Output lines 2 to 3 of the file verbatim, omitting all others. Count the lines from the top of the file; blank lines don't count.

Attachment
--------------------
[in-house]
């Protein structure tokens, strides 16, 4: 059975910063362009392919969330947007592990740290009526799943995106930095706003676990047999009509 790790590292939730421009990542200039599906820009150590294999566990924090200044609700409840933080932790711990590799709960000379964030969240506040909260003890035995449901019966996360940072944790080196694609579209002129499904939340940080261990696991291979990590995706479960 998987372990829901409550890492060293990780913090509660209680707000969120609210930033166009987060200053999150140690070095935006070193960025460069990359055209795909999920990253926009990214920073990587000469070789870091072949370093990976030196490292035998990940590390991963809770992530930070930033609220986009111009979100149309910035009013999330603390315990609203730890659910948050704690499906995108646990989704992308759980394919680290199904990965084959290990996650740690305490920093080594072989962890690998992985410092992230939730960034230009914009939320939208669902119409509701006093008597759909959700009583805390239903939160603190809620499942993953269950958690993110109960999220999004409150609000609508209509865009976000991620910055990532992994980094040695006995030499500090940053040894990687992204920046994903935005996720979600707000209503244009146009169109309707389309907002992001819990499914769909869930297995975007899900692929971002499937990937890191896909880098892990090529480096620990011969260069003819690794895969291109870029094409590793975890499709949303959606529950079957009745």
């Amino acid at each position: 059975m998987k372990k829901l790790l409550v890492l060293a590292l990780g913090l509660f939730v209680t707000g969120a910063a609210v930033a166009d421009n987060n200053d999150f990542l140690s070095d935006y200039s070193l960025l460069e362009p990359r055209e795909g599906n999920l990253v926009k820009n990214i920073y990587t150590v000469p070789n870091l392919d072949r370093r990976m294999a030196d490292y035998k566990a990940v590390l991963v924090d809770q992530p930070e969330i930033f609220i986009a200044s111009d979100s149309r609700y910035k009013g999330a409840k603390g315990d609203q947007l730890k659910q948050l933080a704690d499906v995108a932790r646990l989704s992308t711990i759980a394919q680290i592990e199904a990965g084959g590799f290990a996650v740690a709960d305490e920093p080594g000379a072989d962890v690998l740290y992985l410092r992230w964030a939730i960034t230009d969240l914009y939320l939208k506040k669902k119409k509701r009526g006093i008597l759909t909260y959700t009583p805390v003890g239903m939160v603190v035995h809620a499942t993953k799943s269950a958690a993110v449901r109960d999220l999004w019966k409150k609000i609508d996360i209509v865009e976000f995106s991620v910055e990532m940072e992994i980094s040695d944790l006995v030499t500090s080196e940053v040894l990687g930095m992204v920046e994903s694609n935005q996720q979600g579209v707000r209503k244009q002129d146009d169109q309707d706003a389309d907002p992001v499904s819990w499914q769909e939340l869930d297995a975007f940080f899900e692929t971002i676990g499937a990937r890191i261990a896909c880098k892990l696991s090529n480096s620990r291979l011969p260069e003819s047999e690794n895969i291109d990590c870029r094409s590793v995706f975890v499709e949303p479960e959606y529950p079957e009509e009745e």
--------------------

């Protein structure tokens, strides 16, 4: 059975910063362009392919969330947007592990740290009526799943995106930095706003676990047999009509 790790590292939730421009990542200039599906820009150590294999566990924090200044609700409840933080932790711990590799709960000379964030969240506040909260003890035995449901019966996360940072944790080196694609579209002129499904939340940080261990696991291979990590995706479960 998987372990829901409550890492060293990780913090509660209680707000969120609210930033166009987060200053999150140690070095935006070193960025460069990359055209795909999920990253926009990214920073990587000469070789870091072949370093990976030196490292035998990940590390991963809770992530930070930033609220986009111009979100149309910035009013999330603390315990609203730890659910948050704690499906995108646990989704992308759980394919680290199904990965084959290990996650740690305490920093080594072989962890690998992985410092992230939730960034230009914009939320939208669902119409509701006093008597759909959700009583805390239903939160603190809620499942993953269950958690993110109960999220999004409150609000609508209509865009976000991620910055990532992994980094040695006995030499500090940053040894990687992204920046994903935005996720979600707000209503244009146009169109309707389309907002992001819990499914769909869930297995975007899900692929971002499937990937890191896909880098892990090529480096620990011969260069003819690794895969291109870029094409590793975890499709949303959606529950079957009745």
């Amino acid at each position: 059975m998987k372990k829901l790790l409550v890492l060293a590292l990780g913090l509660f939730v209680t707000g969120a910063a609210v930033a166009d421009n987060n200053d999150f990542l140690s070095d935006y200039s070193l960025l460069e362009p990359r055209e795909g599906n999920l990253v926009k820009n990214i920073y990587t150590v000469p070789n870091l392919d072949r370093r990976m294999a030196d490292y035998k566990a990940v590390l991963v924090d809770q992530p930070e969330i930033f609220i986009a200044s111009d979100s149309r609700y910035k009013g999330a409840k603390g315990d609203q947007l730890k659910q948050l933080a704690d499906v995108a932790r646990l989704s992308t711990i759980a394919q680290i592990e199904a990965g084959g590799f290990a996650v740690a709960d305490e920093p080594g000379a072989d962890v690998l740290y992985l410092r992230w964030a939730i960034t230009d969240l914009y939320l939208k506040k669902k119409k509701r009526g006093i008597l759909t909260y959700t009583p805390v003890g239903m939160v603190v035995h809620a499942t993953k799943s269950a958690a993110v449901r109960d999220l999004w019966k409150k609000i609508d996360i209509v865009e976000f995106s991620v910055e990532m940072e992994i980094s040695d944790l006995v030499t500090s080196e940053v040894l990687g930095m992204v920046e994903s694609n935005q996720q979600g579209v707000r209503k244009q002129d146009d169109q309707d706003a389309d907002p992001v499904s819990w499914q769909e939340l869930d297995a975007f940080f899900e692929t971002i676990g499937a990937r890191i261990a896909c880098k892990l696991s090529n480096s620990r291979l011969p260069e003819s047999e690794n895969i291109d990590c870029r094409s590793v995706f975890v499709e949303p479960e959606y529950p079957e009509e009745e």